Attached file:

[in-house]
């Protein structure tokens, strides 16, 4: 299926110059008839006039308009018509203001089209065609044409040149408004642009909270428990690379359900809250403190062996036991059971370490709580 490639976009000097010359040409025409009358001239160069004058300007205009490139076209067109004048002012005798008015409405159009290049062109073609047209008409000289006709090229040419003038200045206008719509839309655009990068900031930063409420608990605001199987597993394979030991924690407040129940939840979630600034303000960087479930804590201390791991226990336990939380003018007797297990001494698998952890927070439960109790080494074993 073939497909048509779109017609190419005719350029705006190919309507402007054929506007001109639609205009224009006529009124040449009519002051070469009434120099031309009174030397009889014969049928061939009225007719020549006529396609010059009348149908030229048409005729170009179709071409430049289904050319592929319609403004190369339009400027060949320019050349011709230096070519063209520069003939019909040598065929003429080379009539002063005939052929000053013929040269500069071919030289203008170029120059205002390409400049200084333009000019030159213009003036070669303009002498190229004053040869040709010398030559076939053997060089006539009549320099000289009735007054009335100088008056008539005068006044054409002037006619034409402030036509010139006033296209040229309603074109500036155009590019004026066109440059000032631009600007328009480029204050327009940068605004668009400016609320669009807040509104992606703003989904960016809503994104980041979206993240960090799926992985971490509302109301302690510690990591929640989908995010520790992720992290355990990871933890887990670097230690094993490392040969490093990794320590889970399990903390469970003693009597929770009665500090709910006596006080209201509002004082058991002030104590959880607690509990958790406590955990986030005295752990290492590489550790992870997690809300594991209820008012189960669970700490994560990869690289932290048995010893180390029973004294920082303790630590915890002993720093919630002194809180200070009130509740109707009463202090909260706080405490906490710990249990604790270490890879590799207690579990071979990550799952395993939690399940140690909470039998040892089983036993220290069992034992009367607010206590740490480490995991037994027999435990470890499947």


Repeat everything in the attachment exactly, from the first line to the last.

[in-house]
């Protein structure tokens, strides 16, 4: 299926110059008839006039308009018509203001089209065609044409040149408004642009909270428990690379359900809250403190062996036991059971370490709580 490639976009000097010359040409025409009358001239160069004058300007205009490139076209067109004048002012005798008015409405159009290049062109073609047209008409000289006709090229040419003038200045206008719509839309655009990068900031930063409420608990605001199987597993394979030991924690407040129940939840979630600034303000960087479930804590201390791991226990336990939380003018007797297990001494698998952890927070439960109790080494074993 073939497909048509779109017609190419005719350029705006190919309507402007054929506007001109639609205009224009006529009124040449009519002051070469009434120099031309009174030397009889014969049928061939009225007719020549006529396609010059009348149908030229048409005729170009179709071409430049289904050319592929319609403004190369339009400027060949320019050349011709230096070519063209520069003939019909040598065929003429080379009539002063005939052929000053013929040269500069071919030289203008170029120059205002390409400049200084333009000019030159213009003036070669303009002498190229004053040869040709010398030559076939053997060089006539009549320099000289009735007054009335100088008056008539005068006044054409002037006619034409402030036509010139006033296209040229309603074109500036155009590019004026066109440059000032631009600007328009480029204050327009940068605004668009400016609320669009807040509104992606703003989904960016809503994104980041979206993240960090799926992985971490509302109301302690510690990591929640989908995010520790992720992290355990990871933890887990670097230690094993490392040969490093990794320590889970399990903390469970003693009597929770009665500090709910006596006080209201509002004082058991002030104590959880607690509990958790406590955990986030005295752990290492590489550790992870997690809300594991209820008012189960669970700490994560990869690289932290048995010893180390029973004294920082303790630590915890002993720093919630002194809180200070009130509740109707009463202090909260706080405490906490710990249990604790270490890879590799207690579990071979990550799952395993939690399940140690909470039998040892089983036993220290069992034992009367607010206590740490480490995991037994027999435990470890499947």